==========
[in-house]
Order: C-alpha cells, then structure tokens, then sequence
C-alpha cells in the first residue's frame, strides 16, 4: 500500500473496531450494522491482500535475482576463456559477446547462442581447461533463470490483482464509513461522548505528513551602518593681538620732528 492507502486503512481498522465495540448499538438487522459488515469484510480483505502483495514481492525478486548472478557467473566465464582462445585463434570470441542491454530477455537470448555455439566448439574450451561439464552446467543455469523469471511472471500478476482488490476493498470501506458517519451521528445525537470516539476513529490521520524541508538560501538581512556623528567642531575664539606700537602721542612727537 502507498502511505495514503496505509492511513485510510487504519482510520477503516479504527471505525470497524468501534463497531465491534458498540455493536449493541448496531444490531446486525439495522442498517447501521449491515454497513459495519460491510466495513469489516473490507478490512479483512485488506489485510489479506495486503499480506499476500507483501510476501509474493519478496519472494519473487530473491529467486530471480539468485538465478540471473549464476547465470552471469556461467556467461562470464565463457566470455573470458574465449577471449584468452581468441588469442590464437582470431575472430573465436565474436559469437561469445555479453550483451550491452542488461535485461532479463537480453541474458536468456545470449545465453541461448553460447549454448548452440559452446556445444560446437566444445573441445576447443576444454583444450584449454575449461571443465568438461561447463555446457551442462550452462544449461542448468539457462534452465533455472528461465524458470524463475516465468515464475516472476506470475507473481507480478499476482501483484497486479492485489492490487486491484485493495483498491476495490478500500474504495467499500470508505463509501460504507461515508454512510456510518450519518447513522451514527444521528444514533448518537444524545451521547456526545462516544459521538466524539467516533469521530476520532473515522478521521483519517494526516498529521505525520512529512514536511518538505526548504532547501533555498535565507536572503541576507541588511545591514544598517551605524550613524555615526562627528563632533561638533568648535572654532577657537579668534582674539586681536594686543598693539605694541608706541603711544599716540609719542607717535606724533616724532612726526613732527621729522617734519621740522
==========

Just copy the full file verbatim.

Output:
[in-house]
Order: C-alpha cells, then structure tokens, then sequence
C-alpha cells in the first residue's frame, strides 16, 4: 500500500473496531450494522491482500535475482576463456559477446547462442581447461533463470490483482464509513461522548505528513551602518593681538620732528 492507502486503512481498522465495540448499538438487522459488515469484510480483505502483495514481492525478486548472478557467473566465464582462445585463434570470441542491454530477455537470448555455439566448439574450451561439464552446467543455469523469471511472471500478476482488490476493498470501506458517519451521528445525537470516539476513529490521520524541508538560501538581512556623528567642531575664539606700537602721542612727537 502507498502511505495514503496505509492511513485510510487504519482510520477503516479504527471505525470497524468501534463497531465491534458498540455493536449493541448496531444490531446486525439495522442498517447501521449491515454497513459495519460491510466495513469489516473490507478490512479483512485488506489485510489479506495486503499480506499476500507483501510476501509474493519478496519472494519473487530473491529467486530471480539468485538465478540471473549464476547465470552471469556461467556467461562470464565463457566470455573470458574465449577471449584468452581468441588469442590464437582470431575472430573465436565474436559469437561469445555479453550483451550491452542488461535485461532479463537480453541474458536468456545470449545465453541461448553460447549454448548452440559452446556445444560446437566444445573441445576447443576444454583444450584449454575449461571443465568438461561447463555446457551442462550452462544449461542448468539457462534452465533455472528461465524458470524463475516465468515464475516472476506470475507473481507480478499476482501483484497486479492485489492490487486491484485493495483498491476495490478500500474504495467499500470508505463509501460504507461515508454512510456510518450519518447513522451514527444521528444514533448518537444524545451521547456526545462516544459521538466524539467516533469521530476520532473515522478521521483519517494526516498529521505525520512529512514536511518538505526548504532547501533555498535565507536572503541576507541588511545591514544598517551605524550613524555615526562627528563632533561638533568648535572654532577657537579668534582674539586681536594686543598693539605694541608706541603711544599716540609719542607717535606724533616724532612726526613732527621729522617734519621740522